Again, are you any better than Balak, son of Zippor, king of Moab? Did he ever quarrel with Israel, or did he war against them
when Israel occupied Heshbon and its villages, Aroer and its villages, and all the cities on the banks of the Arnon? Three hundred years have passed; why did you not recover them during that time?
I have not sinned against you, but you wrong me by warring against me. Let the LORD, who is judge, decide this day between the Israelites and the Ammonites!”
But the king of the Ammonites paid no heed to the message Jephthah sent him.
The spirit of the LORD came upon Jephthah. He passed through Gilead and Manasseh, and through Mizpah-Gilead as well, and from there he went on to the Ammonites.
2 Jephthah made a vow to the LORD. “If you deliver the Ammonites into my power,” he said,
“whoever comes out of the doors of my house to meet me when I return in triumph from the Ammonites shall belong to the LORD. I shall offer him up as a holocaust.”
Jephthah then went on to the Ammonites to fight against them, and the LORD delivered them into his power,
so that he inflicted a severe defeat on them, from Aroer to the approach of Minnith (twenty cities in all) and as far as Abel-keramin. Thus were the Ammonites brought into subjection by the Israelites.
When Jephthah returned to his house in Mizpah, it was his daughter who came forth, playing the tambourines and dancing. She was an only child: he had neither son nor daughter besides her.
When he saw her, he rent his garments and said, “Alas, daughter, you have struck me down and brought calamity upon me. For I have made a vow to the LORD and I cannot retract.”
“Father,” she replied, “you have made a vow to the LORD. Do with me as you have vowed, because the LORD has wrought vengeance for you on your enemies the Ammonites.”
3 Then she said to her father, “Let me have this favor. Spare me for two months, that I may go off down the mountains to mourn my virginity with my companions.”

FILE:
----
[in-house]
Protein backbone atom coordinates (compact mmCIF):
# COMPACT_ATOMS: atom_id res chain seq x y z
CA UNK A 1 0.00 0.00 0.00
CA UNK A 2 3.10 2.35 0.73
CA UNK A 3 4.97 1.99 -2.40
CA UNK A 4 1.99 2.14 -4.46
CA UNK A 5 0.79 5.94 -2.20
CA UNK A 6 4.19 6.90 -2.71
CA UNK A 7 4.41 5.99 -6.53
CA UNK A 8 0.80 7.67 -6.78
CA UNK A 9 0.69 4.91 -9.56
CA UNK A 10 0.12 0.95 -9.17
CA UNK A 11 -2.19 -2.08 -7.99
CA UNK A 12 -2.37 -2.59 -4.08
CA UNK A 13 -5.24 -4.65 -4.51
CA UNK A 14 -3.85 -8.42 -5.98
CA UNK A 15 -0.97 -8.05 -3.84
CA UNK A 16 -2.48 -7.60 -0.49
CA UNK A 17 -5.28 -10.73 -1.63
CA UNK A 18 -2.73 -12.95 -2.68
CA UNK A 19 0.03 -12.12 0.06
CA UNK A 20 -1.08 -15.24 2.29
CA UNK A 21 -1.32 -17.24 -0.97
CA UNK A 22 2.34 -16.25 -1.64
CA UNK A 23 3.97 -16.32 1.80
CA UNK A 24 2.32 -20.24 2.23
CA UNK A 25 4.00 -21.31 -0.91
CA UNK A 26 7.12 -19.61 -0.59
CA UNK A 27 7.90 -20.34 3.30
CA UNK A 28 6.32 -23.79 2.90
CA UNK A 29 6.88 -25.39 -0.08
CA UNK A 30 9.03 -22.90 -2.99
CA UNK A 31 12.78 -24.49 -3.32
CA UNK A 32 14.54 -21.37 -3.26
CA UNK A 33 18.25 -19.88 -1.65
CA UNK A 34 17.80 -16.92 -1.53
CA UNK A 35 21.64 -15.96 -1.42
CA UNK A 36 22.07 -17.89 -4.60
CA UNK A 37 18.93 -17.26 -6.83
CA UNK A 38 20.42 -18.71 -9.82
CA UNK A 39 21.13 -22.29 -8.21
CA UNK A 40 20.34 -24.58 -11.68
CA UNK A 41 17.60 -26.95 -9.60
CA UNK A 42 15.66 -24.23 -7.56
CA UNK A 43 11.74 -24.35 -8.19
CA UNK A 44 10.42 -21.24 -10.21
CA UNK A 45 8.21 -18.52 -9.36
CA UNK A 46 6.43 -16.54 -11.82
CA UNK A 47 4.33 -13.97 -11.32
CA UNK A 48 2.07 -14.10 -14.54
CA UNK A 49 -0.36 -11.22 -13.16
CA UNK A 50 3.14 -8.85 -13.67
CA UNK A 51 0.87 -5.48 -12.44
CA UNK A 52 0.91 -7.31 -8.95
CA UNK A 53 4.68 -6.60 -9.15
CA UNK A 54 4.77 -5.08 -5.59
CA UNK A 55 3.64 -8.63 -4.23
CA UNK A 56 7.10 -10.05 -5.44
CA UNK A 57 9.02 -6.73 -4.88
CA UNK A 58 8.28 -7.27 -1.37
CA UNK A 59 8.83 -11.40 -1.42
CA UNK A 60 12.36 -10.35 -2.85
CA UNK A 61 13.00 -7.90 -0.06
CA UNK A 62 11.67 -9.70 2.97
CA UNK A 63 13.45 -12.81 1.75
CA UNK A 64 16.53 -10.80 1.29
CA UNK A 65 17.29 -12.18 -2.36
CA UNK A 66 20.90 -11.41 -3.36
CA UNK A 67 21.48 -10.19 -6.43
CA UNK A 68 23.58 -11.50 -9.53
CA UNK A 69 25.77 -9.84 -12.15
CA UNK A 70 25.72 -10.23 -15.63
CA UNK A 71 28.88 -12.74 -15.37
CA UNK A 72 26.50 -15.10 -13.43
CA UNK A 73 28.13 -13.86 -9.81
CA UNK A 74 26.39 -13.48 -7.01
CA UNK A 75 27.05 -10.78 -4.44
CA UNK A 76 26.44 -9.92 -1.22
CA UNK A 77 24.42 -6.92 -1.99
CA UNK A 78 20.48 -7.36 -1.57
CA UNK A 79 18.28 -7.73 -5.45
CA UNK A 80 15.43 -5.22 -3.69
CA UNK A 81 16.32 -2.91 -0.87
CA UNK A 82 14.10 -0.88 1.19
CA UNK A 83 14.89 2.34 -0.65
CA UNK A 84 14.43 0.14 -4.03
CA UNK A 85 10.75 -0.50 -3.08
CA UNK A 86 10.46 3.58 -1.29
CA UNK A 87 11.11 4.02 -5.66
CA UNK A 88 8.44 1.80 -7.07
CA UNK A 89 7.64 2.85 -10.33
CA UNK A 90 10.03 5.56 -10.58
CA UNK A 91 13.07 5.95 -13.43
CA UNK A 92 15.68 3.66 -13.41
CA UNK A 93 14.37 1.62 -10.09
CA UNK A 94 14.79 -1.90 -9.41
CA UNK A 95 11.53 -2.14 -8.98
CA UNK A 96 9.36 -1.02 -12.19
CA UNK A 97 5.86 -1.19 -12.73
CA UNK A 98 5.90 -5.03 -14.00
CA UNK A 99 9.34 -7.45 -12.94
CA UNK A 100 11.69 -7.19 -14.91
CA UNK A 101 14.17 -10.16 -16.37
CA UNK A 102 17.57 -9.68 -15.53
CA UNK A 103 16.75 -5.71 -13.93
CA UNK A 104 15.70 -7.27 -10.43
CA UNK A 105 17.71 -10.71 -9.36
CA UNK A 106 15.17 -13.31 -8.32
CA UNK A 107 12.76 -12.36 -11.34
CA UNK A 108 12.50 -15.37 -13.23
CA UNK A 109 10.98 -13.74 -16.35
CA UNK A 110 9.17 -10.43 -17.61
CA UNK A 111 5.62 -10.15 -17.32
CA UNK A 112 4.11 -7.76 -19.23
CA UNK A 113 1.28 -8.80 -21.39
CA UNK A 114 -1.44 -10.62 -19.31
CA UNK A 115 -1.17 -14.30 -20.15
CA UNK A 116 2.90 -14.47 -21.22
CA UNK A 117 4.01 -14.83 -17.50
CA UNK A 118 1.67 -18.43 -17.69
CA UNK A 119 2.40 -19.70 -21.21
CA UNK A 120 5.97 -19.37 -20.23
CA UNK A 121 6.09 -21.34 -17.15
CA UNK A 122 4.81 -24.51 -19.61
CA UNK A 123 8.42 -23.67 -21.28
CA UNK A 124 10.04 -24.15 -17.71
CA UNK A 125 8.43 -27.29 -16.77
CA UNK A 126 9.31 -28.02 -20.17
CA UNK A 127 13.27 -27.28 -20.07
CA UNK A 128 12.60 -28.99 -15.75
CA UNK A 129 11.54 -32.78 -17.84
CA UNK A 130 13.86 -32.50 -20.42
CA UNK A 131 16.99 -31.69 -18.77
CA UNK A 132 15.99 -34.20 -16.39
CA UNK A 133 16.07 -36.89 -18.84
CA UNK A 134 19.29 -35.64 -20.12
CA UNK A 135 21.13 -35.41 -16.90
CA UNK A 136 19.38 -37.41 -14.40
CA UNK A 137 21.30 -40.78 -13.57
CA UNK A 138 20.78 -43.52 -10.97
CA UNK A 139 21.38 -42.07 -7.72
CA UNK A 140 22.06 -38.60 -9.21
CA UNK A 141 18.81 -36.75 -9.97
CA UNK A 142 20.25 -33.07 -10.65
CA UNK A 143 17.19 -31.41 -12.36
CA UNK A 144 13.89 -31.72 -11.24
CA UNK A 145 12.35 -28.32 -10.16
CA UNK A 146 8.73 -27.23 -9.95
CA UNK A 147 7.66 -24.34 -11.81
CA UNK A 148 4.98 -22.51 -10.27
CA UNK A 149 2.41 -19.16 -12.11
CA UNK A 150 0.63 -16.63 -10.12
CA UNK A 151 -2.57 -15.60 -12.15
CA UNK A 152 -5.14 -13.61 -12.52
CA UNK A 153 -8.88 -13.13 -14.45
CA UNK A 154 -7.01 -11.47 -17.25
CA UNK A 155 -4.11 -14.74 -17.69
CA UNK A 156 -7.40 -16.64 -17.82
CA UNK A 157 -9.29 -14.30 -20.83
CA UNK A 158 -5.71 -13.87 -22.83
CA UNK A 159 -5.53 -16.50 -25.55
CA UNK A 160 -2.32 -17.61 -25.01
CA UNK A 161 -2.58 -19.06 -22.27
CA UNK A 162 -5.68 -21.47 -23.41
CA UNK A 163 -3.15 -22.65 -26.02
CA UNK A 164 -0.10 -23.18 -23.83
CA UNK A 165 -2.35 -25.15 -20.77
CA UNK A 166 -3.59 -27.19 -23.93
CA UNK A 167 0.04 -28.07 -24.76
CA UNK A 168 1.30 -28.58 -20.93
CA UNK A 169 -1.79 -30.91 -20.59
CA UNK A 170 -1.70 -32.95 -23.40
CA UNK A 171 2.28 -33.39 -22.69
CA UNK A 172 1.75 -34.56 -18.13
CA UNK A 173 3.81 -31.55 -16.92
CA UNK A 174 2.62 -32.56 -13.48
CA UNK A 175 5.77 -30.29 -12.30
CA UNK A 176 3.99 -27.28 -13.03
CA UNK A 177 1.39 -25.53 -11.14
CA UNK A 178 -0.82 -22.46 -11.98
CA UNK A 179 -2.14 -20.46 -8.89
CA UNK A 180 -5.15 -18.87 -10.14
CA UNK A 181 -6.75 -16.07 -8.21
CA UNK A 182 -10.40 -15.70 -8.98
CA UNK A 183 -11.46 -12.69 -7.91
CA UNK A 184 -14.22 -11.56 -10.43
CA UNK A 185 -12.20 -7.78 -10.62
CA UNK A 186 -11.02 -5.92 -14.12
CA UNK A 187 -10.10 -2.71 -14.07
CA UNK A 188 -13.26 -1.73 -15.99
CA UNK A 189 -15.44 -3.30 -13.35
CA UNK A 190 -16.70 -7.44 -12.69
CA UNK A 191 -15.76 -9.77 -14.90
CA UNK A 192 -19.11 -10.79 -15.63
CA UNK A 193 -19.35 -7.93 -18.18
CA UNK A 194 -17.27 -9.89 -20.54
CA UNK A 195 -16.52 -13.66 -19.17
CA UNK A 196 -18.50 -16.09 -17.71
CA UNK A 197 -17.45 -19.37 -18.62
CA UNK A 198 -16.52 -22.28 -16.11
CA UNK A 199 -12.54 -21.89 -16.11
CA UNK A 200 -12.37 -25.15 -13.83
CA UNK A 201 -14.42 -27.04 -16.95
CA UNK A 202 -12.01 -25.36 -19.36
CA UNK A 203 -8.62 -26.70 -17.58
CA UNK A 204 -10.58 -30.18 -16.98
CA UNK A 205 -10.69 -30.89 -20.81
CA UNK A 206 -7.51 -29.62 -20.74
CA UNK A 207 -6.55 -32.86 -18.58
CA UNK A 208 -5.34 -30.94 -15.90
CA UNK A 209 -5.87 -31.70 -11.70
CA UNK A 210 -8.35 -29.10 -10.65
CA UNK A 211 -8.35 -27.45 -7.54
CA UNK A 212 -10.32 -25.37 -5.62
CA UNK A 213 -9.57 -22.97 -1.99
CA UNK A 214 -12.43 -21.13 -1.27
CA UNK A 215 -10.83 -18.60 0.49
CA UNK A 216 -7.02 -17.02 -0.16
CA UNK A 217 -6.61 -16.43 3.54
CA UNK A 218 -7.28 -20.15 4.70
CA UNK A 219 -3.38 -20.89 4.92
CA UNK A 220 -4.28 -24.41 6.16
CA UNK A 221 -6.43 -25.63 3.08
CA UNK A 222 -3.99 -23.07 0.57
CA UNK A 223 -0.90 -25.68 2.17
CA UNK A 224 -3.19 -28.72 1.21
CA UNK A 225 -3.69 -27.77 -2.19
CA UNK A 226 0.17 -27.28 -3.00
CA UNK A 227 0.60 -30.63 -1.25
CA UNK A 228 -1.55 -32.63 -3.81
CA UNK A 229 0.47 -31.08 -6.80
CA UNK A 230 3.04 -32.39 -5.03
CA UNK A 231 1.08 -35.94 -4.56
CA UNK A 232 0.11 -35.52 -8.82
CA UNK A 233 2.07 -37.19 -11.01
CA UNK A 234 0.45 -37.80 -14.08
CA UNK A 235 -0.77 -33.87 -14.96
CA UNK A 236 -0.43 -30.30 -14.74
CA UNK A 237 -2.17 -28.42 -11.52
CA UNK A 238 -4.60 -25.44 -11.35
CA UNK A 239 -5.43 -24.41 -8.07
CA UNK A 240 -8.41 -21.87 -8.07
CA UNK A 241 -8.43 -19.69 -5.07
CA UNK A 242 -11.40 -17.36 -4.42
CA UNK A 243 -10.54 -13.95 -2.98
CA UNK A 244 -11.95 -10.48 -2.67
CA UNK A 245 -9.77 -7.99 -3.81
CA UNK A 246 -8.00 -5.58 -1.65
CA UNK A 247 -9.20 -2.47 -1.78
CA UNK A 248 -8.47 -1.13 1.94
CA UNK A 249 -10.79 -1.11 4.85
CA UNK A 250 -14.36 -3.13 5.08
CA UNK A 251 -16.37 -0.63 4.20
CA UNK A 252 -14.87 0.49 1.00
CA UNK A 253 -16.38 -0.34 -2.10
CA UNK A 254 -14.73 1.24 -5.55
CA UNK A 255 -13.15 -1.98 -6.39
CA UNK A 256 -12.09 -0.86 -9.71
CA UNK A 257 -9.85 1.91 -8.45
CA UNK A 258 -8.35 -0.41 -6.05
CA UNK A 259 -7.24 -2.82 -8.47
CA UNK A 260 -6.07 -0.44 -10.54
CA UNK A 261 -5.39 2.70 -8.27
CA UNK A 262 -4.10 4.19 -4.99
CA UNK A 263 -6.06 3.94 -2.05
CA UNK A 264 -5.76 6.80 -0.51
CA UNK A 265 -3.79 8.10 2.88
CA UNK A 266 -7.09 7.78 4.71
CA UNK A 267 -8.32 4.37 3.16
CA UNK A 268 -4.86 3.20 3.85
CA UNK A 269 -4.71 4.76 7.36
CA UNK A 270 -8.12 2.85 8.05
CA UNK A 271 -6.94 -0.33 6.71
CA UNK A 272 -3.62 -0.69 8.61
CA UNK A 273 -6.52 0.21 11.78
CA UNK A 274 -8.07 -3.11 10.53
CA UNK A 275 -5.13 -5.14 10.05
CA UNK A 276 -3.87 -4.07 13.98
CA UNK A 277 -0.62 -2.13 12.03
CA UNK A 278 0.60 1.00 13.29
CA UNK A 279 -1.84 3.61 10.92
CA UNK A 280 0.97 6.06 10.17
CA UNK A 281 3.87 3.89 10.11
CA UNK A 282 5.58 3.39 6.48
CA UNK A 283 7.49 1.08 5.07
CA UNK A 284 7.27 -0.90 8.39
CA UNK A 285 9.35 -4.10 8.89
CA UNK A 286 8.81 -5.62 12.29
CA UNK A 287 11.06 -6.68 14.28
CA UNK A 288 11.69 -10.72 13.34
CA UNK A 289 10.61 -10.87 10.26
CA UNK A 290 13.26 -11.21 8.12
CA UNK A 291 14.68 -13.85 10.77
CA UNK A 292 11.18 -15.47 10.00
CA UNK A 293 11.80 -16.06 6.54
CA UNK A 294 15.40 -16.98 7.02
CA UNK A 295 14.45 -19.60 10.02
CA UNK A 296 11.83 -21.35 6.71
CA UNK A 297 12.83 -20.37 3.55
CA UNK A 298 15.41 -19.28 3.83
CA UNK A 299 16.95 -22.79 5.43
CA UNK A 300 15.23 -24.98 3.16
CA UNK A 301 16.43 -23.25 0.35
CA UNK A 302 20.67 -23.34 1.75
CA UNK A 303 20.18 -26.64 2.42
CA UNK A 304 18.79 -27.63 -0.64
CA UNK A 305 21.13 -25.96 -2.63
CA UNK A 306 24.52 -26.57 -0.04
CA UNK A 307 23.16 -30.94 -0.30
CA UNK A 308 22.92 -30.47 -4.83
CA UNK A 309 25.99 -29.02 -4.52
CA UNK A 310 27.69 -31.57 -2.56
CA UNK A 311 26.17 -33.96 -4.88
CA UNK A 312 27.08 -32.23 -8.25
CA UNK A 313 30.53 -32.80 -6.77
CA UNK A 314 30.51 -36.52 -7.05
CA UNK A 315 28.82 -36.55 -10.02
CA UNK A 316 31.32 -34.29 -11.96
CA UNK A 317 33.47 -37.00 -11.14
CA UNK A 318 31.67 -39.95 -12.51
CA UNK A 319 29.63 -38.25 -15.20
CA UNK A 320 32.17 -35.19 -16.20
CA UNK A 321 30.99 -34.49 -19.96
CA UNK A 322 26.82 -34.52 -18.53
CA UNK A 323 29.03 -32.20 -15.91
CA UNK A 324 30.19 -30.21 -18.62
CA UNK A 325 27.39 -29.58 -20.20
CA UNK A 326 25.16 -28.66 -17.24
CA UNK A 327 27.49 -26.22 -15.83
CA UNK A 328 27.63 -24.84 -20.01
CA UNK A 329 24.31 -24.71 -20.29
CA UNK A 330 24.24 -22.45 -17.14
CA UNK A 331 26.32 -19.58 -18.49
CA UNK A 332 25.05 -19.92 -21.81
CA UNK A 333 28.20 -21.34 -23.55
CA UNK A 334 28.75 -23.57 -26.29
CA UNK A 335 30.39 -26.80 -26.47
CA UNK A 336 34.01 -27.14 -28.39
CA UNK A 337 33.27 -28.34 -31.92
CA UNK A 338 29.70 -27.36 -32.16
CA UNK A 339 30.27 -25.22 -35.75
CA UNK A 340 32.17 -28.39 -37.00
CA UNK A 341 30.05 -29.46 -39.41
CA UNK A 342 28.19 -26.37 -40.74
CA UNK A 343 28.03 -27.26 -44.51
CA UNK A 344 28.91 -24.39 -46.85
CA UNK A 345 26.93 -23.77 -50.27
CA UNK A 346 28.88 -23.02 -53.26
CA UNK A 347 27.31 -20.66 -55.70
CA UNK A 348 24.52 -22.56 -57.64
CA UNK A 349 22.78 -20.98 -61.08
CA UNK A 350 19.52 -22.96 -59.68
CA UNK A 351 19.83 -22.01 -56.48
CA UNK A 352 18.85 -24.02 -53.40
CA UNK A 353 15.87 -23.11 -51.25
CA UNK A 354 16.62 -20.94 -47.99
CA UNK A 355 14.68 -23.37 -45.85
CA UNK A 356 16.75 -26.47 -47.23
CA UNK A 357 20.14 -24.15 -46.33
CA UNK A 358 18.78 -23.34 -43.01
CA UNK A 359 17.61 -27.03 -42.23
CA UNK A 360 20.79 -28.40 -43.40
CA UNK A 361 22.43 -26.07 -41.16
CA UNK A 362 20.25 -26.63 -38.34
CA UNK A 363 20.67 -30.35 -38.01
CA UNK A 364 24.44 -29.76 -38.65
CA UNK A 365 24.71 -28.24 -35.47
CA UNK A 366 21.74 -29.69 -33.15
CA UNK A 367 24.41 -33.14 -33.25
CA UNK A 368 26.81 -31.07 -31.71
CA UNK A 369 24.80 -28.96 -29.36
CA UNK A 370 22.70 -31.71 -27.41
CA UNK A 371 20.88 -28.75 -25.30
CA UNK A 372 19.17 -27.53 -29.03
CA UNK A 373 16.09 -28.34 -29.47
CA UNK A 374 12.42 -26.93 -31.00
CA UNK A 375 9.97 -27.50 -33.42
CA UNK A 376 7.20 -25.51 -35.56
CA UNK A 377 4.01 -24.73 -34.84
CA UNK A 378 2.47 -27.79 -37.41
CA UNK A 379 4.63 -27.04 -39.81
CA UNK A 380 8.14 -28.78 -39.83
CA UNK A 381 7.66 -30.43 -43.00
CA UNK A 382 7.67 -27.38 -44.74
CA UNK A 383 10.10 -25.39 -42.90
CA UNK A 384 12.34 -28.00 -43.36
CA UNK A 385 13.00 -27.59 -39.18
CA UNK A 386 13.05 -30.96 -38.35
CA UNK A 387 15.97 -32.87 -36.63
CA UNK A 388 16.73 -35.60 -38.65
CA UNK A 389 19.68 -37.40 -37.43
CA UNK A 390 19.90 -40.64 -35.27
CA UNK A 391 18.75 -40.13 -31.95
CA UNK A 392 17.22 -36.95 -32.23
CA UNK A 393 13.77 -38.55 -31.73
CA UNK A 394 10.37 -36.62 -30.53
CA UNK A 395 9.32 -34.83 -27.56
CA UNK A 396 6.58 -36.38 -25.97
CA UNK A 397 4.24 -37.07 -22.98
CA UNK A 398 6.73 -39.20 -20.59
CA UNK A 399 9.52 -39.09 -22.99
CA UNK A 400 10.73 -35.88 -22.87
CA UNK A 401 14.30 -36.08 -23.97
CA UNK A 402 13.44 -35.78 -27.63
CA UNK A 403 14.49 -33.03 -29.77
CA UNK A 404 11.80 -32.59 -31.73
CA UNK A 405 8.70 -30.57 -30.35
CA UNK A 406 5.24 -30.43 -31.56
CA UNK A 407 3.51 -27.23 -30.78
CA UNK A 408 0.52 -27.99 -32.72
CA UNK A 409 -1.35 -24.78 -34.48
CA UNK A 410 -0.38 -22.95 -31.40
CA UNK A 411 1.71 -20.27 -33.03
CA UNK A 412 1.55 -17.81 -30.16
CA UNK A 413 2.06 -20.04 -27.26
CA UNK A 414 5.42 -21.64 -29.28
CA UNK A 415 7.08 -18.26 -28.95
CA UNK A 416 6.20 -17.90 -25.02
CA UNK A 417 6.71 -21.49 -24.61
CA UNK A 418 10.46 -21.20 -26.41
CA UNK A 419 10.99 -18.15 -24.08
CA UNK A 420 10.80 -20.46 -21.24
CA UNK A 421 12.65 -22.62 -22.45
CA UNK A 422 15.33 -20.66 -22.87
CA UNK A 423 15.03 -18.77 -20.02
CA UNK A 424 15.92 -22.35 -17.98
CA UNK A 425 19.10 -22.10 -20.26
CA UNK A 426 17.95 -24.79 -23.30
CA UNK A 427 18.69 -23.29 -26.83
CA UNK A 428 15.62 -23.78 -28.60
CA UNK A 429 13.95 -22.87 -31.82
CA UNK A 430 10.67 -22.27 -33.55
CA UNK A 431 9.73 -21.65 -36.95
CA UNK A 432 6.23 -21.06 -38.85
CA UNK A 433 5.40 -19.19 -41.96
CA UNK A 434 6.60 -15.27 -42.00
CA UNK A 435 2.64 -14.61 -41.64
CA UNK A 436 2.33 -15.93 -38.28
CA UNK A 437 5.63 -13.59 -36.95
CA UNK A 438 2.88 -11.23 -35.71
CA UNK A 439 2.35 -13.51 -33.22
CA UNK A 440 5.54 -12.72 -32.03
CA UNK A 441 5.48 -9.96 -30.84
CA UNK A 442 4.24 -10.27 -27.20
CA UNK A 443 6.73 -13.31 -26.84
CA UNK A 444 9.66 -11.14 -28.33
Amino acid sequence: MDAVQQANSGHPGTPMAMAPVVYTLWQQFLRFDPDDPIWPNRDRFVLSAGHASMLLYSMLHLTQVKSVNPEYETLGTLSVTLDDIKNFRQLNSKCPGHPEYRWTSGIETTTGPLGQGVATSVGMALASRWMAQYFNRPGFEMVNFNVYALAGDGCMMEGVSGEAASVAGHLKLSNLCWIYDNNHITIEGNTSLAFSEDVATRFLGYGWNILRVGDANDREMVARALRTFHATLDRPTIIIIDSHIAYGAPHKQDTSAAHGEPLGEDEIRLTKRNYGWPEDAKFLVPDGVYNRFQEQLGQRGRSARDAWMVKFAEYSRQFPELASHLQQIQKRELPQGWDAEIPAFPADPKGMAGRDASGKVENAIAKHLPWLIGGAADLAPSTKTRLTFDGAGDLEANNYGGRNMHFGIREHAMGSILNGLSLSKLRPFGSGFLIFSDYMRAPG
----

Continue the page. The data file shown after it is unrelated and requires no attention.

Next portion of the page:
“Go,” he replied, and sent her away for two months. So she departed with her companions and mourned her virginity on the mountains.
At the end of the two months she returned to her father, who did to her as he had vowed. She had not been intimate with man. It then became a custom in Israel
for Israelite women to go yearly to mourn the daughter of Jephthah the Gileadite for four days of the year.
1  Chemosh: the chief god of the Moabites – not of the Ammonites, whose leading deity was called Molech or Milcom; cf ⇒ Numbers 21:29; ⇒ 1 Kings 11:7; ⇒ 2 Kings 23:13. The error is probably due to an ancient copyist. Jephthah argues from the viewpoint of his adversaries, the Ammonites, that they were entitled to all the land they had conquered with the aid of their god. It does not necessarily follow that Jephthah himself believed in the actual existence of this pagan god.
2 [30-40] The text clearly implies that Jephthah vowed a human sacrifice, according to the custom of his pagan neighbors; cf ⇒ 2 Kings 3:27. The inspired author merely records the fact; he does not approve of the action.
3  Mourn my virginity: to bear children was woman’s greatest pride; to be childless was regarded as a great misfortune. Hence Jephthah’s daughter asks permission to mourn the fact that she will be put to death before she can bear children.